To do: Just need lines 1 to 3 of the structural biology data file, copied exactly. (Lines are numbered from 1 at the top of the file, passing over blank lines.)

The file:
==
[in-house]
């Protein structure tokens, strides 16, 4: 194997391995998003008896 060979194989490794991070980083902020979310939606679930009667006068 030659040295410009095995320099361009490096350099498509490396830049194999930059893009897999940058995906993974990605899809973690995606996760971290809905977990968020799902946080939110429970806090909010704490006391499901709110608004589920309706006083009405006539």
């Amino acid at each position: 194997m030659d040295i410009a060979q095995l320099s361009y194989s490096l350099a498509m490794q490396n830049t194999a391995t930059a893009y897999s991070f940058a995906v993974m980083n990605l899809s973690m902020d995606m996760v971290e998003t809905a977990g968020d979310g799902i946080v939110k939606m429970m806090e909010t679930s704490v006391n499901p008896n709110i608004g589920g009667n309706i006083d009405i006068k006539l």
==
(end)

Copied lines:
[in-house]
């Protein structure tokens, strides 16, 4: 194997391995998003008896 060979194989490794991070980083902020979310939606679930009667006068 030659040295410009095995320099361009490096350099498509490396830049194999930059893009897999940058995906993974990605899809973690995606996760971290809905977990968020799902946080939110429970806090909010704490006391499901709110608004589920309706006083009405006539």
């Amino acid at each position: 194997m030659d040295i410009a060979q095995l320099s361009y194989s490096l350099a498509m490794q490396n830049t194999a391995t930059a893009y897999s991070f940058a995906v993974m980083n990605l899809s973690m902020d995606m996760v971290e998003t809905a977990g968020d979310g799902i946080v939110k939606m429970m806090e909010t679930s704490v006391n499901p008896n709110i608004g589920g009667n309706i006083d009405i006068k006539l």